Meet them where they are, not where you want them to be.

mmarovich

1

With all apologies to Heinlein, being a Californian in summertime Manhattan is sort of like being a stranger in a strange land.  The heat doesn’t slow the pace everyone is fast-walking and fast-talking, all in high humidity.  It’s loud, chaotic and messy.  It’s also vibrant, beautiful and liberating.  I was in NYC June 13-19 to represent the Community Building Team at the Content Services Work Week. We were between twenty forty people in 1,000 square feet of co-working space that had a broken air conditioner.  It should have been terrible, it was the opposite.

Darren Herman and LaraFischer-Zernin made the week amazing.  The agenda showcased the projects the Team is trying out, worked collaboratively to surface new ideas, and managed to educate us about the shadowy world of online advertising without once lecturing anyone in the room.  I was impressed with the intelligence and passion of the team.  Darren clearly put deep thought into the design of work week.   He understands that people need to be brought along, not dictated to.   He and Lara did everything they could  make us welcome, comfortable and help us learn.

Despite Jishnu's expression, the ice cream really helped us stay cool.

Despite Jishnu’s expression, the ice cream really helped us stay cool.

They made New York manageable so that we could see the vibrant, the beautiful and the liberating.  They made the content manageable, so we could see past the fear of ads and understand the possibilities for disruption.  Content Services is a small but mighty team, and I’m excited to help them begin to build an open source community around their work.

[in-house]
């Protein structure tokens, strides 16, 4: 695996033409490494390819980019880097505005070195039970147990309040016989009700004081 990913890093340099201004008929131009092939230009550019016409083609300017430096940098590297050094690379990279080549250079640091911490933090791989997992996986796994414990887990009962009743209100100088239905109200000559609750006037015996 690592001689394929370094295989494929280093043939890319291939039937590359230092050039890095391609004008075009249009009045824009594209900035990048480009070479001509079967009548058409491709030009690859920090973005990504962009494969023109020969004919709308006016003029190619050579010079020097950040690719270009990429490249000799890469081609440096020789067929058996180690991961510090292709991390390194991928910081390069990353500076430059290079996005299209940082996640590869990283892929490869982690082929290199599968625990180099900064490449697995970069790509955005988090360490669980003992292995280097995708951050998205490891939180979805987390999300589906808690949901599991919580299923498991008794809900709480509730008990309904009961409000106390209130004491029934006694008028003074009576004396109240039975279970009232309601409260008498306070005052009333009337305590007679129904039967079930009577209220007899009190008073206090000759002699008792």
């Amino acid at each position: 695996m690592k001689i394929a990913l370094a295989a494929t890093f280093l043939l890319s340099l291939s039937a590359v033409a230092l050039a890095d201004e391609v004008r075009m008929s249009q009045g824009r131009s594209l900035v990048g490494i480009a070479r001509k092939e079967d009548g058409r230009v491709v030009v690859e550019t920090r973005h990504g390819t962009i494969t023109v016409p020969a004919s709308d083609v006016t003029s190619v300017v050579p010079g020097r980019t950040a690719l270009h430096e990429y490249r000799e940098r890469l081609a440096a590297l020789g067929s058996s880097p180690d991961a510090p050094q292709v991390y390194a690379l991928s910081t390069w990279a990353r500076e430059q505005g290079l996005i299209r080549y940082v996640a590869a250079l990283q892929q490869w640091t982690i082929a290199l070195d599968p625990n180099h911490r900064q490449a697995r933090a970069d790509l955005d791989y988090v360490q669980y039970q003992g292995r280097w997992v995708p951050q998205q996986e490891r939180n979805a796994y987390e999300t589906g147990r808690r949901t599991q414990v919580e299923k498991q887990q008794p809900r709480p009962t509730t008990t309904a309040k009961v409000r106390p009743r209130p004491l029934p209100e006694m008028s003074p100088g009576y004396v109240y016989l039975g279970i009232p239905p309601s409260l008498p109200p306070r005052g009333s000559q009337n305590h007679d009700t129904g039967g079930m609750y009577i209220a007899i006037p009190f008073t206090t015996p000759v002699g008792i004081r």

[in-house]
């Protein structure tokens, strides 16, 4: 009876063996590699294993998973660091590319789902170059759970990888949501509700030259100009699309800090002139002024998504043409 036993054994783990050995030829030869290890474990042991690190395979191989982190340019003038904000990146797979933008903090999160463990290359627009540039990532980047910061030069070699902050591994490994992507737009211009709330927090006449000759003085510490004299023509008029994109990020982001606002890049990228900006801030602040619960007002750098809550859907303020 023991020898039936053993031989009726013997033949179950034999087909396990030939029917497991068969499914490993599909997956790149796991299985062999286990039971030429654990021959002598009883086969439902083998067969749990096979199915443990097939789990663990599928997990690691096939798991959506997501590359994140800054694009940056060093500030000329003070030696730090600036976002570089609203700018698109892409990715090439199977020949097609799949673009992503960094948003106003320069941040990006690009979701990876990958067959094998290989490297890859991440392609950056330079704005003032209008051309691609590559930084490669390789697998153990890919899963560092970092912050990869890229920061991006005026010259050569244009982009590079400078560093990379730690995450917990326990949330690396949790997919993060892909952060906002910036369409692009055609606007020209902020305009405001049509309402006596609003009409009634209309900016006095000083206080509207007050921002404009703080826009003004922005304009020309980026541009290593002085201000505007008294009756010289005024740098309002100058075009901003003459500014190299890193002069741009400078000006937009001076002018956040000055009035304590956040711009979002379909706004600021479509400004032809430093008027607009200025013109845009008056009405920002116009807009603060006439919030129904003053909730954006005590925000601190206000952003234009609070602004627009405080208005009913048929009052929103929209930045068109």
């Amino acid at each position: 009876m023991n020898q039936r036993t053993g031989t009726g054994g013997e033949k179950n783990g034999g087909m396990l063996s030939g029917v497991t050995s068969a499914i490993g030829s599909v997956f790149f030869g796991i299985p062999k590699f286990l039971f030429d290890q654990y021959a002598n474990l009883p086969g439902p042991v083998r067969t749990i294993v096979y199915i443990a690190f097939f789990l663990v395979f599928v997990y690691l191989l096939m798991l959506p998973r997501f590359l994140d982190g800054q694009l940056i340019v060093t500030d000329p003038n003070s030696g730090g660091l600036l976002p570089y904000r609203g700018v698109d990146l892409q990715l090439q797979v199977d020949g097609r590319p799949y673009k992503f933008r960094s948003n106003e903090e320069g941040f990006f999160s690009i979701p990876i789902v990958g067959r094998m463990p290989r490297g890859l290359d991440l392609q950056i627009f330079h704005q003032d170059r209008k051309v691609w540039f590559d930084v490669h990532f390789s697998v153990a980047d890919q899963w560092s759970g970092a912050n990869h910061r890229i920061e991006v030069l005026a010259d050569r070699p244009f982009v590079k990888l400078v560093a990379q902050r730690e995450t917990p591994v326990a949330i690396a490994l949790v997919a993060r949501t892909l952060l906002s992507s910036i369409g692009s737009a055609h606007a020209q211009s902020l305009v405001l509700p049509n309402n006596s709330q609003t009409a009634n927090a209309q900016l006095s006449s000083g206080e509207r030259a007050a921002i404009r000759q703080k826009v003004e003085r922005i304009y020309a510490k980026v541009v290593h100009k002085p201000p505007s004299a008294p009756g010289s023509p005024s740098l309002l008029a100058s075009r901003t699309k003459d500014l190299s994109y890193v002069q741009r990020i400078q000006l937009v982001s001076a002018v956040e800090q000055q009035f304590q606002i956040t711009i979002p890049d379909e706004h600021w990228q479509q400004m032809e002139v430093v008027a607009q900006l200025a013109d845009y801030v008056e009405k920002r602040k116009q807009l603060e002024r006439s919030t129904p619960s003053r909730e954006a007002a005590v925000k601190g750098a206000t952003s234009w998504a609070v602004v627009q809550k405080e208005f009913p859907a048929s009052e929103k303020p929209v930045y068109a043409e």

I was also nervous.  The Content Services team had some rocky press when they started sharing their work, and the online advertising world is the antithesis of everything “open”. I  attended to help them take the first steps in working in the open.  Watching Darren understand the needs to his team, work tirelessly to make sure we were comfortable, and keep everyone focused, I saw a model of service leadership that helped allay my nerves.

I’ve felt like a stranger in a strange land before.  It happened the first time I had a large-scale interaction with the community a few years ago.  I realized that everything that I knew was wrong, and that I just didn’t get it.  I was lucky enough to have a tour guide in David Boswell,  so my journey to learning why we do what we do was pretty painless.   I joined David’s team to provide that same experience to others.   The Community Building Team is here to help Mozilla work effectively with the community at scale.  For groups like the Content Services Team that means we’re there to help members on the team learn about Open Source, and connect to the idea of why people do this.   We cannot assume that newer team members will just magically “get it”.